INCENTIVE

Barely back from Norway, I insist on pledging with myself that my days shall end in the mountains. But I need this pledge to unfold itself against the background of constant reassuring. In other words, although I know it for sure, I need an incentive that carries my certitude forward. I need the proximity of vibration. So what do I do? I hurry to book another sojourn up in the mountains. And I like returns. In three weeks, I shall be back at Vann for a few days and then on to Isabergtoppen in Sweden. The more I anticipate the smell of autumn, the more I also get dragged into discourses concerning assurance. Knowledge by decay. Certitude by d├ęcalage. I thus return to Jean Luc Marion, although these days I find what he has to say slightly disturbing from a ‘coincidence’ point of view, but equally sublimely fascinating as ever. Here’s a passage – among many good ones – in his The Erotic Phenomenon (2007).

"… Only eternity responds to erotic reason’s need for the assurance of the present – knowing definitely whom I love […] ‘Will I have the strength, the intelligence, and the time to love you to the end, without remainder or regret?’ for the one that I love clearly imposes herself upon me as a saturated phenomenon, whose endless and measureless intuition does not cease to overflow all of the significations that I attempt to assign to her, beginning with the first among them, ‘Here I am!’ Seriously facing the face of the other, or more precisely, the face of this unsubstitutable other of whom I claim to be the lover, requires that I give without end a new meaning to the intuitions that never cease coming to me, and thus that I say all the words and pronounce all the names I am able to mobilize, or even that I invent others, so as to accomplish the indefinite interpretation. The lover never finishes telling himself of the beloved, telling himself to the beloved, and telling the beloved to herself. The lover, in front of the intuitions that the beloved inspires in him, must deploy an endless hermeneutic, a conversation without endpoint; thus he needs a period of time without bounds in order to carry out his discourse without conclusion. Love demands eternity because it can never finish telling itself the excess within it of intuition over signification. I will only know whom I love in the final instance – by eschatological anticipation of eternity, the sole condition of its endless erotic hermeneutic. Thus, only eternity answers the need of erotic reason concerning the assurance of a future – being able endlessly to tell me whom I love and to make it known to her, since without me, she would not know it" (210).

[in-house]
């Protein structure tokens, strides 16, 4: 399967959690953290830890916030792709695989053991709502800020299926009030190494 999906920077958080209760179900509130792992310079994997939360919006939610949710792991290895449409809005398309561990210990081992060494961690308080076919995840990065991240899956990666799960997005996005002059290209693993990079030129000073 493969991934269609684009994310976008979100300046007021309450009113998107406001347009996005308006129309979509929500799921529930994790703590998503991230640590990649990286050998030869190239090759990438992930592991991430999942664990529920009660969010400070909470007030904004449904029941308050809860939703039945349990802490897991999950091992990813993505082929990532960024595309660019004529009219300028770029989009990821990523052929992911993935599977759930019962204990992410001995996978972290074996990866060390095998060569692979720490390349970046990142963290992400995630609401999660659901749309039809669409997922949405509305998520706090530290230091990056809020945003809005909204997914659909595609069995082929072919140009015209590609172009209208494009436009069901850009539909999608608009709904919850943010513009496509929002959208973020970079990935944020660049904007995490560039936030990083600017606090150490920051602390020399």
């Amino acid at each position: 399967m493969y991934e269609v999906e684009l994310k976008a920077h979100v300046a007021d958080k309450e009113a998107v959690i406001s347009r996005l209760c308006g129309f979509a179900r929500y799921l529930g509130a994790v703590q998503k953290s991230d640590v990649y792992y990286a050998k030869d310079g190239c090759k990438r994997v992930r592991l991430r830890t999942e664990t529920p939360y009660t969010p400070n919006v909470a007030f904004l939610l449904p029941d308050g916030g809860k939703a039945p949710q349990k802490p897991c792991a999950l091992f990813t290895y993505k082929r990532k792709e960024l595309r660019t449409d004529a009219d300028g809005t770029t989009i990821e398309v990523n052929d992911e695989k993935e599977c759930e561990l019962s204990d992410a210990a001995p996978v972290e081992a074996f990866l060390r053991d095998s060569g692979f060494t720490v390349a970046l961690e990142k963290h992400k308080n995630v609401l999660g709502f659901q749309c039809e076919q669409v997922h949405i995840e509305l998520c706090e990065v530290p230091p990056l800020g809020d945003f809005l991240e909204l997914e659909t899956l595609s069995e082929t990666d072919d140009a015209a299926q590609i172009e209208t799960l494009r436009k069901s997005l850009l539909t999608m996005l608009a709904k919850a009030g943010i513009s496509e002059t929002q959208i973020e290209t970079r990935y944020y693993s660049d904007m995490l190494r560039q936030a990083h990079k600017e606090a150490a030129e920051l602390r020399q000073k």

If asked, Marion would say the same as The Beatles, ‘all you need is love.’ Perhaps this is so. But it seems to me that the continuity of love, insofar as it needs constant reassuring, is dependent on the incentive to give nothing to itself. How else to understand endlessness? As reassurance comes in fragments, impulses, nods, and lexia, it supplements continuity with ‘everything’ which is also ‘nothing’ at the same time. In other words, if the proposition ‘all you need is love’ is correct, then it can only be so if it runs counter to time as a matter of necessity. Thus we don’t operate with either the past or the future, but with their assurance. Perhaps this is what Marion means to suggest, when he further says: “To love requires loving without being able or willing to wait any longer to love perfectly, definitely, and forever. Loving demands that the first time coincide with the last time” (211). I’m pretty sure that up in the mountains, I’ll decide that now I love, whether I need it or not.

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